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Working at the interface of academia, industry and health and care

 

Pete Thompson is Director of Programmes and Impact at NIHR Academy. In his blog he gives us an insight into his early career working with pharmaceutical companies and how as part of his current role he is encouraging more researchers and commercial companies to work together to drive forward improvements to care and interventions.

Before I joined NIHR I worked for a large pharmaceutical company and one of the first projects I worked on was developing new technology to reduce waste during drug manufacturing. The project was a collaboration between two companies and three academic groups from three different universities.

As my first ‘real’ job after completing my PhD this was a great opportunity to work with a range of experienced scientists in both a commercial and academic setting. I also got to see first hand the benefits of collaboration between academics and the commercial sector.

Working in this way the project was able to draw upon the combined expertise and experience from the whole team which resulted in some fairly rapid outputs. We produced several peer-review publications, the technology developed was quickly implemented into manufacturing processes of important commercial drugs allowing them to be produced for lower cost and some of the academics involved started their own spin-out company. Something that stood out for me was that every one of us involved could see our work quickly making an impact in a real world scenario.

Benefits outweigh challenges

It is not uncommon for academics to have concerns when the idea of collaborating with industry is mentioned. Questions get raised such as, ‘will this impact my academic freedom?’, ‘will managing the intellectual property become too challenging?’, ‘will I still be able to publish?’. These questions are understandable, especially if working with a commercial partner isn’t something you have done before.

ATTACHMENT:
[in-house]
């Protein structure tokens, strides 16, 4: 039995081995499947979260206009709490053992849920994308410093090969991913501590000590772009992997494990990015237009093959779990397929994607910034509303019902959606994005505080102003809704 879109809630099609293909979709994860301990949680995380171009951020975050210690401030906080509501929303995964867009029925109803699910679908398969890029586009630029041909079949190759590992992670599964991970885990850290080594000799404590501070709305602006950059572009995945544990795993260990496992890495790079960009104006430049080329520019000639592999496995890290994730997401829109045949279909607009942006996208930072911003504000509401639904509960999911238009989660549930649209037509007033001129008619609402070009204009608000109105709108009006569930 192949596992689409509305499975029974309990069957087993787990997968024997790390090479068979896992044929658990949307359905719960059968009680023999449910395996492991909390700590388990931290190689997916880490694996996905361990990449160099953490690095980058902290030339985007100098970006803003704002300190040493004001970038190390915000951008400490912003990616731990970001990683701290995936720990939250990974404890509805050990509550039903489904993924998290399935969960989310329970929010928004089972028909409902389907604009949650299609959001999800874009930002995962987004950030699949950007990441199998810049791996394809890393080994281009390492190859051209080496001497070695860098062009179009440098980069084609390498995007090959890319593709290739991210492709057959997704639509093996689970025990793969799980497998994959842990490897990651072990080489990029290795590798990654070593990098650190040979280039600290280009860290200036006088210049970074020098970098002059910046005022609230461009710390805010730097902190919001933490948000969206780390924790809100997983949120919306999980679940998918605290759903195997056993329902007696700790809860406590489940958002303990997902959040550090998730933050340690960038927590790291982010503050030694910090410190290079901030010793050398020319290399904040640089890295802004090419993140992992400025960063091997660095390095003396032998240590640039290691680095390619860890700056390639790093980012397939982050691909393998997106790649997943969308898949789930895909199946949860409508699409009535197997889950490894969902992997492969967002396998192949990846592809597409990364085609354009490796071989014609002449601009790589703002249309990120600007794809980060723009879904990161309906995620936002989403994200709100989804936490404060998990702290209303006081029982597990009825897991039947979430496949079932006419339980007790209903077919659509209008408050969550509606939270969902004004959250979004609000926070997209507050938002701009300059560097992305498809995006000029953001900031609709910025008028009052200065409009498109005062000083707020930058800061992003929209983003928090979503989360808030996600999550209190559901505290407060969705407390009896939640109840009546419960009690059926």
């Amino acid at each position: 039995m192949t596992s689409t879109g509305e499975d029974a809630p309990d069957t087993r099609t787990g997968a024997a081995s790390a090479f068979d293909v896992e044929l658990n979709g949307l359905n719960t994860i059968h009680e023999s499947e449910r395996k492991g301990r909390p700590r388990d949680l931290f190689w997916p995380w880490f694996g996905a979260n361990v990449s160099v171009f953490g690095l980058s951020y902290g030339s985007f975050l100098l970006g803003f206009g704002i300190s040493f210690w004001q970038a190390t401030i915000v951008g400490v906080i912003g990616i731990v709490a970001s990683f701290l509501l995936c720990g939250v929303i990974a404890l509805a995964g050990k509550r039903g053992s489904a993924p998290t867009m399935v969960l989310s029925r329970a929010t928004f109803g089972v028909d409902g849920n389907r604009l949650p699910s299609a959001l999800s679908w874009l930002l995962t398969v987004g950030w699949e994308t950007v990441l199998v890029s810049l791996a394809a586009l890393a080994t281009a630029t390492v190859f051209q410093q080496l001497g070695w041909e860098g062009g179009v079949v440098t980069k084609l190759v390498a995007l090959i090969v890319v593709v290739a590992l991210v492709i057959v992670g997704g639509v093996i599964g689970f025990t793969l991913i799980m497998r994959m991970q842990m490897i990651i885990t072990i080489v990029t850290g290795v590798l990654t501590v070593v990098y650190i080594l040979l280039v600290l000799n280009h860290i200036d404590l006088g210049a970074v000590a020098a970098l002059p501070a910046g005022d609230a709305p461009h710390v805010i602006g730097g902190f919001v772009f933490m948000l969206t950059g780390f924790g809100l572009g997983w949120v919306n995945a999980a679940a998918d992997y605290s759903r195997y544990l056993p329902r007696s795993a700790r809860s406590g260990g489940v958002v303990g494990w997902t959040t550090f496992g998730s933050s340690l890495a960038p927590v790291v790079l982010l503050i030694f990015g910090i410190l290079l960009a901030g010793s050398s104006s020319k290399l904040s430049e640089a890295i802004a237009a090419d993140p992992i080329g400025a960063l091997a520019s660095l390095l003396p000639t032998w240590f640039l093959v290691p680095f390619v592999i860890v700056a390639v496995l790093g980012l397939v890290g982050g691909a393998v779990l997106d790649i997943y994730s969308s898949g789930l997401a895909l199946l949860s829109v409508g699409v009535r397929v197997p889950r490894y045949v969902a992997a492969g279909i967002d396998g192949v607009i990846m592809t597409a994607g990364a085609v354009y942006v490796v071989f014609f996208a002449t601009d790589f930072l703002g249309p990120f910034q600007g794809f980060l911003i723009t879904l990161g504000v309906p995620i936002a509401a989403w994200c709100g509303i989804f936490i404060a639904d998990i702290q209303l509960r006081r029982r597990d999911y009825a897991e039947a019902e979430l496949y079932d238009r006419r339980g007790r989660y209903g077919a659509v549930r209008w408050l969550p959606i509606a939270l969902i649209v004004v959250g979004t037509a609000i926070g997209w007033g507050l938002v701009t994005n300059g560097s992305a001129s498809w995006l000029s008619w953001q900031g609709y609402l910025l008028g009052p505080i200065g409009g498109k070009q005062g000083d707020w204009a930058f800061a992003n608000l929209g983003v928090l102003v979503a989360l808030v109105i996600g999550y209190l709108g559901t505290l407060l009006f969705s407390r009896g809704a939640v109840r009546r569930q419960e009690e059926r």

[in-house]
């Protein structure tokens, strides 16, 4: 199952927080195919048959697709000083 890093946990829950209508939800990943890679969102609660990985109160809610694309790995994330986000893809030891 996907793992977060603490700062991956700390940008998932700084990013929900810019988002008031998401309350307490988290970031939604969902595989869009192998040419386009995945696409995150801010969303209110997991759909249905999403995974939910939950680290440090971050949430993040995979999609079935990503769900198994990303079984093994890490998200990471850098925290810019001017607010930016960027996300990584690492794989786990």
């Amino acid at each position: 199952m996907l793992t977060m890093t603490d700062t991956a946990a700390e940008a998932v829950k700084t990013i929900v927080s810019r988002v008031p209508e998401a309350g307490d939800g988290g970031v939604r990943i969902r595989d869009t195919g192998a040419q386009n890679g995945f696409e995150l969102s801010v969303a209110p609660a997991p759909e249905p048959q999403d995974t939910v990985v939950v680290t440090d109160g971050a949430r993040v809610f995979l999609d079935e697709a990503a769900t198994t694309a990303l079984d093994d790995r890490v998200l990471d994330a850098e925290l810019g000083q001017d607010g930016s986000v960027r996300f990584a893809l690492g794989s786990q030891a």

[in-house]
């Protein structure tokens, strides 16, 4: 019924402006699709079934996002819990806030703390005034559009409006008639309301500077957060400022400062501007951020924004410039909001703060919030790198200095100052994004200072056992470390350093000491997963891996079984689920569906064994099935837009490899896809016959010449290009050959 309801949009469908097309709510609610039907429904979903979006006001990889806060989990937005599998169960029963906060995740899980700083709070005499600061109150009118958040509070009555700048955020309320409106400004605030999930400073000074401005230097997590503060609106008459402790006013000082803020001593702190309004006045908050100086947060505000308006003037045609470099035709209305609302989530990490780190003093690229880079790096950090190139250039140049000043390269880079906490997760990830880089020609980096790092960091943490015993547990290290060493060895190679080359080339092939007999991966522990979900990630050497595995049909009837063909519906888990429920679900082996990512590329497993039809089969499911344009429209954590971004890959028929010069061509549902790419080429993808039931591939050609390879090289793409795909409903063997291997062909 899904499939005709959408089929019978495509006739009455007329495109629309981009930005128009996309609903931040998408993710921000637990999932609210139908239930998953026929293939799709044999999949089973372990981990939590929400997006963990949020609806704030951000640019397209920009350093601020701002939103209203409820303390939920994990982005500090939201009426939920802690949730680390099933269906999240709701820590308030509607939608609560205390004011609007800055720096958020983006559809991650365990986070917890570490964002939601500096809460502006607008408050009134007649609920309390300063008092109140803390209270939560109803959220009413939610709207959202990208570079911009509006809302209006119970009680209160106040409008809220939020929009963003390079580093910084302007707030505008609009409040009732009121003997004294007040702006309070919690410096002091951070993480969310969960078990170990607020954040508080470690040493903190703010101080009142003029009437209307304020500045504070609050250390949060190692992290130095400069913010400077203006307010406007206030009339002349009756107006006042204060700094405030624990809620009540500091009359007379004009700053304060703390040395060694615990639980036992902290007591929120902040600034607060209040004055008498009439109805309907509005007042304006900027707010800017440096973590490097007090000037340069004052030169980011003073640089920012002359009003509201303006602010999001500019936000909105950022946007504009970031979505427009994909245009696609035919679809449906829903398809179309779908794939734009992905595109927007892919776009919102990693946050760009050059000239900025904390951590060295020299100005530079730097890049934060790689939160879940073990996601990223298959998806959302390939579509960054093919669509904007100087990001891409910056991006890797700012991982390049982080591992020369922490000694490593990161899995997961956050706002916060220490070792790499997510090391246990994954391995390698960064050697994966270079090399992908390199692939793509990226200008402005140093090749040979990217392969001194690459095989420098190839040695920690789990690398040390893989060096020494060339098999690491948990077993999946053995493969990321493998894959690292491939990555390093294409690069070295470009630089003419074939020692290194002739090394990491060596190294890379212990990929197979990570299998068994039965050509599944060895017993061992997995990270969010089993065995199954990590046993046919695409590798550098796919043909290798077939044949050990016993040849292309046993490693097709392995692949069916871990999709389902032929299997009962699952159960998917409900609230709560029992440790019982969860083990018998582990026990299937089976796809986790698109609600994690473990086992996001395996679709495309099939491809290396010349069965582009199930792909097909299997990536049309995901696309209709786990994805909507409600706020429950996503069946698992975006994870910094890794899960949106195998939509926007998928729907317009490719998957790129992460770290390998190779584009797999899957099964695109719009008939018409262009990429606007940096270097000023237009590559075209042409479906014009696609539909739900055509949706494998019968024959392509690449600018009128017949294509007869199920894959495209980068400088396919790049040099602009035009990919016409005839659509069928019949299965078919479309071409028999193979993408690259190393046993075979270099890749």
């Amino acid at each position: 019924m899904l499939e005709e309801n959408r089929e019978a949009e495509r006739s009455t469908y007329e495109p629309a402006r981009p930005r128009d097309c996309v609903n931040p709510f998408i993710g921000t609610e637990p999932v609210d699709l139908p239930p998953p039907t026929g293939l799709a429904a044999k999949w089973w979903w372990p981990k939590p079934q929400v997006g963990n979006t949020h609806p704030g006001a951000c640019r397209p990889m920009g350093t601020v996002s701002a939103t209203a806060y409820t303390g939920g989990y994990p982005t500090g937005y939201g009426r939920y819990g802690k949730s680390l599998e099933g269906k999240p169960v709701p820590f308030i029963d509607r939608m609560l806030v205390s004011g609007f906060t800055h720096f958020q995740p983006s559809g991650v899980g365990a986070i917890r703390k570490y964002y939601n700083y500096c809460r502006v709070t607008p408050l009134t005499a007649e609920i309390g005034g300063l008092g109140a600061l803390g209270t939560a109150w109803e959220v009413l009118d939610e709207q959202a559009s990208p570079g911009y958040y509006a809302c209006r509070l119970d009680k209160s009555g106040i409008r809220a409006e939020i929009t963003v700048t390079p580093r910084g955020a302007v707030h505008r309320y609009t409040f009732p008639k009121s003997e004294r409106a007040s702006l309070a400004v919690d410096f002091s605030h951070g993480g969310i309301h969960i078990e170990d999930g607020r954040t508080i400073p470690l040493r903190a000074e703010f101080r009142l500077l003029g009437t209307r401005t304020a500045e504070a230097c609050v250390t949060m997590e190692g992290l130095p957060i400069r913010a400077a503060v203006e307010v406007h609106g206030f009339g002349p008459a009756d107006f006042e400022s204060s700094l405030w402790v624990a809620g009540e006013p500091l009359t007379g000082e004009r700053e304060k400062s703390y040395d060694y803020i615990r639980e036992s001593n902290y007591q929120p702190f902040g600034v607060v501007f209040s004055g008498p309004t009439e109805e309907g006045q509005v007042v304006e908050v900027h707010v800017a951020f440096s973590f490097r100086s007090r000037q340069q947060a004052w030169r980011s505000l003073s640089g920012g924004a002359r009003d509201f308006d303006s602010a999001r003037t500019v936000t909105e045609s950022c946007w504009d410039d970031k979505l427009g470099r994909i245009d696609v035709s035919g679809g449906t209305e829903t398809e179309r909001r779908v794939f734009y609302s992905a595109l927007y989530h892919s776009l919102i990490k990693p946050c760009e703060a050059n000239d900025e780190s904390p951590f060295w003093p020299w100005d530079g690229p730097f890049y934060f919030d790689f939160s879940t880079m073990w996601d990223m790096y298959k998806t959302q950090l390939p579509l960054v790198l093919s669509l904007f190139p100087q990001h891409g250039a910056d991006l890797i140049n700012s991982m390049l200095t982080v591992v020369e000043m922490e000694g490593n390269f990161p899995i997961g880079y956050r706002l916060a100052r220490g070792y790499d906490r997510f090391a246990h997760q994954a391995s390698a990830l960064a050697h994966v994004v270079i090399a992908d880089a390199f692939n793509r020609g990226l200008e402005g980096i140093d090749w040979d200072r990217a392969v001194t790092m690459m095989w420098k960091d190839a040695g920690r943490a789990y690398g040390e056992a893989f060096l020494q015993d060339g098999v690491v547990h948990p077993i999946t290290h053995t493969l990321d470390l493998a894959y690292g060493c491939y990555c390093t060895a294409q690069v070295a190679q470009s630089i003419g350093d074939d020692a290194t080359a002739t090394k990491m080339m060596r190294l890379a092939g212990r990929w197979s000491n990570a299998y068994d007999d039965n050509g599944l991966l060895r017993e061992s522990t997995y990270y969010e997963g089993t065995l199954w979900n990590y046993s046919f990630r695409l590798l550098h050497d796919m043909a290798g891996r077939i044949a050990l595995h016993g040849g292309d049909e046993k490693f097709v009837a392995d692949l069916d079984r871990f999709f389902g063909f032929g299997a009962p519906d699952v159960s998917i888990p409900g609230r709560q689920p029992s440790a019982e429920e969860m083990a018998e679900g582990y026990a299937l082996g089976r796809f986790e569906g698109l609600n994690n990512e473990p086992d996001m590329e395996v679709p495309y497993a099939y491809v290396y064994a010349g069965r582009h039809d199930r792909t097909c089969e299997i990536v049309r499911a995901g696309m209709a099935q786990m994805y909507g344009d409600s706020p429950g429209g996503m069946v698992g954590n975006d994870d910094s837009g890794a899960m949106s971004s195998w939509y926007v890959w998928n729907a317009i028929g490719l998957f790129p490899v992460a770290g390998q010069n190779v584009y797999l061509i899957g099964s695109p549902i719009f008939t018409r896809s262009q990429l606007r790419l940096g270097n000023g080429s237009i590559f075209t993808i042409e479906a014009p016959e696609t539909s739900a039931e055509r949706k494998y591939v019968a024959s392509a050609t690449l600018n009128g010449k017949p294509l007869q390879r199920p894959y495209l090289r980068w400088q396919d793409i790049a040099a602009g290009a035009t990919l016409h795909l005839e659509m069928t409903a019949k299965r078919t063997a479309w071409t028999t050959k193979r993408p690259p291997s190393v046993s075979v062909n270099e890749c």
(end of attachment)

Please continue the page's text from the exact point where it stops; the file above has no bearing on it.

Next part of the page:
However, from both my own personal experience, and from observing great examples of commercial collaboration from NIHR Academy Members, it is clear that the benefits of working with industry outweigh any additional challenges that may arise.

We all work in the field of health and care research because we want to make a real difference to people’s lives and to do this as quickly and safely as possible. The current COVID-19 pandemic has put a spotlight on the importance of turning research outputs into interventions that can be quickly delivered to patients and the public. This is where the real strength of collaborating with a commercial partner lies so we can see these developments being made at speed.

Opportunities with NIHR

Given the benefits of collaborating with commercial partners, we are trying to offer more opportunities through NIHR Academy to help early career researchers become more confident in working at the interface of academia, industry and the health and care system.

For example our Development and Skills Enhancement award can be used to develop and increase skills in entrepreneurship and working with an industry partner. We have also recently agreed a partnership with Pfizer who are co-funding awards through our Doctoral and Advanced Fellowships, the next rounds of which is open for applications on 22 October.

We appreciate working with a commercial partner may not be something many of our Academy Members will have considered before, however there are increasingly more people and organisations on hand who can support you if this is something you want to develop further. For example, most universities will have a knowledge transfer or enterprise team who can support you on a range of activities when collaborating with an industrial partner. NIHR can also offer advice and guidance and we’re also increasingly looking to provide additional support and training in areas that will help encourage more people to consider working with a commercial partner where it will add value.

As well as the additional opportunities we are providing for our researchers, we want them to know that they can use their NIHR career development award to establish new partnerships and collaborations with industry. It is these partnerships and collaborations that will keep pushing the boundaries of health and care research and see patients and the public quickly benefiting from new interventions.

 

More information about the Doctoral Fellowship and Advanced Fellowship funding opportunities (open from 22 October 2020), including those available through the partnership with Pfizer, can be found on our website.

If you are a NIHR Academy Member interested in collaborating with an industry partner in your research, or if you have any suggestions on how we can provide further support and guidance, email academy@nihr.ac.uk. If you are an organisation who would like to work with NIHR researchers please contact peter.thompson@nihr.ac.uk


The views and opinions expressed in this blog are those of the authors and do not necessarily reflect those of the NIHR or the Department of Health and Social Care.